We craft intelligent advertising that resonates with audiences and cements brand recognition.



The top 5 reasons to conduct a brand audit, and the top 5 benefits of getting an outside-in view of your brand.

Read the article


Brands today make a fast and sticky impression, or are instantly forgottten. We're talking seconds, not minutes.

Read the article


For building a successful business, understanding the difference between branding and marketing makes all the difference.

Read the article

Privacy Policy

The Spur doesn’t make money from ads, so we don’t collect data in order to advertise to you.

The tracking we do at The Spur is to make our product work as well as possible.

When you visit our website, information about you is collected that is used to customise and improve our content displayed on the page. If you do not wish that information is collected, you should delete your cookies and avoid further use of the site.

The website uses "cookies", which is a text file that is stored on your computer, mobile or similar for the purpose of recognising it, remembering settings and performing statistics. Cookies cannot contain malicious code such as viruses. You may delete or block cookies.

If you delete or block cookies, you may risk that the site is not working properly and that there is content you cannot access.

General personal information
We collect and process the following categories of general personal information about you:

  • A unique ID
  • Technical information about your computer, tablet or mobile phone
  • Your IP address
  • Your geographic location
  • Which pages you click on

We only collect information directly from you through the use of our website.

We have taken the necessary technical and organisational measures against the fact that your information is accidentally or illegally deleted, published, lost, impaired or comes to the knowledge of a person, misused or otherwise treated in violation of the law.

The information we collect is used for:

  • Optimising the user experience on the website:
    Personal Information is collected by your use of our website. We use this information to optimise the user experience on our website and the services we offer.
  • Statistics:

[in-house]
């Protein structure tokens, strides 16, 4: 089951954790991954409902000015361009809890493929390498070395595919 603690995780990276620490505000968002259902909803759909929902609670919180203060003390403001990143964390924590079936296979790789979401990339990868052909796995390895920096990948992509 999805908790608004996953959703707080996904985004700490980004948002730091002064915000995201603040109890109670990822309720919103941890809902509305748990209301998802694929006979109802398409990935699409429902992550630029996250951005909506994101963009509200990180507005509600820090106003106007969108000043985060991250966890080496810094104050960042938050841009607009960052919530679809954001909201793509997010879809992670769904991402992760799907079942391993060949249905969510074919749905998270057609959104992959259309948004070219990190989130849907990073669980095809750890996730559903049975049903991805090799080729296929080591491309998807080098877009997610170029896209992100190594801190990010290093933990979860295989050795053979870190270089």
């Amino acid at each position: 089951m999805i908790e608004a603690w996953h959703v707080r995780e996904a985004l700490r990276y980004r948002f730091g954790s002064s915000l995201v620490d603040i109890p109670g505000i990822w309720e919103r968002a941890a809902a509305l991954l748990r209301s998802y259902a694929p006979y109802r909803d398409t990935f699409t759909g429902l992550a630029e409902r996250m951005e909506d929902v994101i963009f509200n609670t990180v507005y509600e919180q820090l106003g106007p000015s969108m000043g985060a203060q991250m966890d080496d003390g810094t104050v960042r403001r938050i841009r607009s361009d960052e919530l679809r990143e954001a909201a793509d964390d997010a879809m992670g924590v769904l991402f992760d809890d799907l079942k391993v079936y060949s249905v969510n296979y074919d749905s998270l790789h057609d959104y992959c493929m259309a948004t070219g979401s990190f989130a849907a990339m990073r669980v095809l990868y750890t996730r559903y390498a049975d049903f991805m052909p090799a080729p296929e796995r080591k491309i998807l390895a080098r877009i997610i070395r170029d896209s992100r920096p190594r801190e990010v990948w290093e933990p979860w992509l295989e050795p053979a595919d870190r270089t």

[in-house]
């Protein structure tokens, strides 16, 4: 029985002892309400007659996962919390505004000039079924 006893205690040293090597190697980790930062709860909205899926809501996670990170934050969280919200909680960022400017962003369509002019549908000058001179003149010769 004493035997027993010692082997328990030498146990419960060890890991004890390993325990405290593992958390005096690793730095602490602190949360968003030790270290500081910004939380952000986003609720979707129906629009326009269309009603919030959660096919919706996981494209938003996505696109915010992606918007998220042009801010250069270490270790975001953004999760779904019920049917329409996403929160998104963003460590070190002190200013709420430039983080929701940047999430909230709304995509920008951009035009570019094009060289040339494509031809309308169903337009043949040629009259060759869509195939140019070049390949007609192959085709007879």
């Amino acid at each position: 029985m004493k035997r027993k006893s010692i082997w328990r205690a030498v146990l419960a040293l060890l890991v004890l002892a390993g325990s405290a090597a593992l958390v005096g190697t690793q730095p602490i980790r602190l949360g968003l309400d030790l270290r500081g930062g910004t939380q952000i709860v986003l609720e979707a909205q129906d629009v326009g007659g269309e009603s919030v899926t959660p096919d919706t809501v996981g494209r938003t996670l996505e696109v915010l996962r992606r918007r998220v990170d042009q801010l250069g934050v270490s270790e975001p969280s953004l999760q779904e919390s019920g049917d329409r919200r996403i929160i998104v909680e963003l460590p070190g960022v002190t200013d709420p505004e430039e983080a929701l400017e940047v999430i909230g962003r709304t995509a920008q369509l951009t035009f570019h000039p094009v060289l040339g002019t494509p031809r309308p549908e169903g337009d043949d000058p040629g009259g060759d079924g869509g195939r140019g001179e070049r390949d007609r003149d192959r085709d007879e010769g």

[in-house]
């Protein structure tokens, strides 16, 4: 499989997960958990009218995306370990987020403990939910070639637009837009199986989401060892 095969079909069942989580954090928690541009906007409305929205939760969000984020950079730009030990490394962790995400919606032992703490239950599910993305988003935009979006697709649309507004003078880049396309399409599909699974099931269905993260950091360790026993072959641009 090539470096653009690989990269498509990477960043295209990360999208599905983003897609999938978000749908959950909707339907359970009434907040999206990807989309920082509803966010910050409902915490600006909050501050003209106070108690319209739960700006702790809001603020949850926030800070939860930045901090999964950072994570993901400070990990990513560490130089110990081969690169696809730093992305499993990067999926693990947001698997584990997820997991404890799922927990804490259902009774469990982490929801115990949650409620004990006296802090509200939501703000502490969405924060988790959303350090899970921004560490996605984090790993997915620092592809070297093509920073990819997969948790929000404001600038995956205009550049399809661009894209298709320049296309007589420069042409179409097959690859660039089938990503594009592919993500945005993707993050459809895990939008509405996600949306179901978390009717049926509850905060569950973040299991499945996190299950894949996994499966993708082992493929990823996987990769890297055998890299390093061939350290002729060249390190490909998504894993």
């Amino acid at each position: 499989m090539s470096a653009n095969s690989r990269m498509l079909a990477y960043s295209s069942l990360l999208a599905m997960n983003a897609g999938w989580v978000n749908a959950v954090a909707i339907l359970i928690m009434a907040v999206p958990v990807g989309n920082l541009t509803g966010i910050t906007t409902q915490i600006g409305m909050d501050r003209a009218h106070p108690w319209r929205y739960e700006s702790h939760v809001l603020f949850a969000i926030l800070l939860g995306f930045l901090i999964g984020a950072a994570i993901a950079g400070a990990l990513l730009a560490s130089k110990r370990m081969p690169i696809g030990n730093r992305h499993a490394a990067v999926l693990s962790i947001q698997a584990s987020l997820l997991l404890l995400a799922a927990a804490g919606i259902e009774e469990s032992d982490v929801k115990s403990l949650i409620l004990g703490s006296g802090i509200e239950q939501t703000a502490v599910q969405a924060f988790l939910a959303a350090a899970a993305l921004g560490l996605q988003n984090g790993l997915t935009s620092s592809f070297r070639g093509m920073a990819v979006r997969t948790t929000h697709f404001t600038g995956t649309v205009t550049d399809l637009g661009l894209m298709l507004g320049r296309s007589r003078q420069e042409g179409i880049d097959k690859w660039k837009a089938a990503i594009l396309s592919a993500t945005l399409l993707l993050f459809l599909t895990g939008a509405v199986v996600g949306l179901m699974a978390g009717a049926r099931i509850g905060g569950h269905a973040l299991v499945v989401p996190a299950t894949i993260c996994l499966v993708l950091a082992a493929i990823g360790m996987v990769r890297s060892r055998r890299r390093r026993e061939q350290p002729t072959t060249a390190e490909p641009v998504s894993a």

Personal data is used to compile statistics for the use of our website.

Retention period
The information is kept for the time allowed by law and we delete them when they are no longer required or we are asked by the data owner. The retention period depends on the nature of the information and the purpose for storage.

Disclosure of information
We use a number of third parties to store and process data. These only deal with information on our behalf and information may not be used for their own purposes. Disclosure of personal information such as name and e-mail, etc. will only happen if you consent to it. We only use data processors in the EU or in countries that can provide your information with adequate protection (e.g. protected by privacy shield). Below are the third parties we use.

  • Google LLC (purpose: statistical, and to provide a better user experience)

Insights and complaints
You are entitled to know what personal information we are processing about you. You may also object to the use of information at any time. You may also revoke your consent to processing information about you. If the information processed about you is incorrect, you are entitled to have the information corrected or deleted. You are entitled to receive the personal information you have provided in a structured, commonly used machine-readable format.

Please contact: info@thespur.dk. If you would like to complain about our processing of your personal information, you also have the opportunity to contact the Data Authorities.